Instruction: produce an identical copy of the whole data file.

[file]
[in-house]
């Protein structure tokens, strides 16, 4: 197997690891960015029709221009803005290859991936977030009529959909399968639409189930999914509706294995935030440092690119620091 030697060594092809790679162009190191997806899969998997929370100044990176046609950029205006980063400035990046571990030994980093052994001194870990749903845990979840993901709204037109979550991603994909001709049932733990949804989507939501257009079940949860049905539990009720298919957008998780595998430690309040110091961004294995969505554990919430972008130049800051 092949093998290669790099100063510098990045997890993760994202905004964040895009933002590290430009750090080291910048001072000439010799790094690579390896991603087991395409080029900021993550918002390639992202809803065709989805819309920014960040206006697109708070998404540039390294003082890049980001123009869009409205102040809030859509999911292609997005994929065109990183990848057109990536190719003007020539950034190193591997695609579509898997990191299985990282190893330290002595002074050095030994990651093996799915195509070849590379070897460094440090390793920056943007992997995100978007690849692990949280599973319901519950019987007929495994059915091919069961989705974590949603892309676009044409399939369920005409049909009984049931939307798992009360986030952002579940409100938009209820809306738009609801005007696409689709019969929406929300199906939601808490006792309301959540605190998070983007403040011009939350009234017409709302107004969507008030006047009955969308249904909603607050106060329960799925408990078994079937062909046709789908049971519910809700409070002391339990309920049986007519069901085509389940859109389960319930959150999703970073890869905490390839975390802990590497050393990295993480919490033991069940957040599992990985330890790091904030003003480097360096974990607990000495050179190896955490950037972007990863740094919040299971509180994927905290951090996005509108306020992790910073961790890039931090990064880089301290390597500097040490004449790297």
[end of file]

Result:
[in-house]
């Protein structure tokens, strides 16, 4: 197997690891960015029709221009803005290859991936977030009529959909399968639409189930999914509706294995935030440092690119620091 030697060594092809790679162009190191997806899969998997929370100044990176046609950029205006980063400035990046571990030994980093052994001194870990749903845990979840993901709204037109979550991603994909001709049932733990949804989507939501257009079940949860049905539990009720298919957008998780595998430690309040110091961004294995969505554990919430972008130049800051 092949093998290669790099100063510098990045997890993760994202905004964040895009933002590290430009750090080291910048001072000439010799790094690579390896991603087991395409080029900021993550918002390639992202809803065709989805819309920014960040206006697109708070998404540039390294003082890049980001123009869009409205102040809030859509999911292609997005994929065109990183990848057109990536190719003007020539950034190193591997695609579509898997990191299985990282190893330290002595002074050095030994990651093996799915195509070849590379070897460094440090390793920056943007992997995100978007690849692990949280599973319901519950019987007929495994059915091919069961989705974590949603892309676009044409399939369920005409049909009984049931939307798992009360986030952002579940409100938009209820809306738009609801005007696409689709019969929406929300199906939601808490006792309301959540605190998070983007403040011009939350009234017409709302107004969507008030006047009955969308249904909603607050106060329960799925408990078994079937062909046709789908049971519910809700409070002391339990309920049986007519069901085509389940859109389960319930959150999703970073890869905490390839975390802990590497050393990295993480919490033991069940957040599992990985330890790091904030003003480097360096974990607990000495050179190896955490950037972007990863740094919040299971509180994927905290951090996005509108306020992790910073961790890039931090990064880089301290390597500097040490004449790297």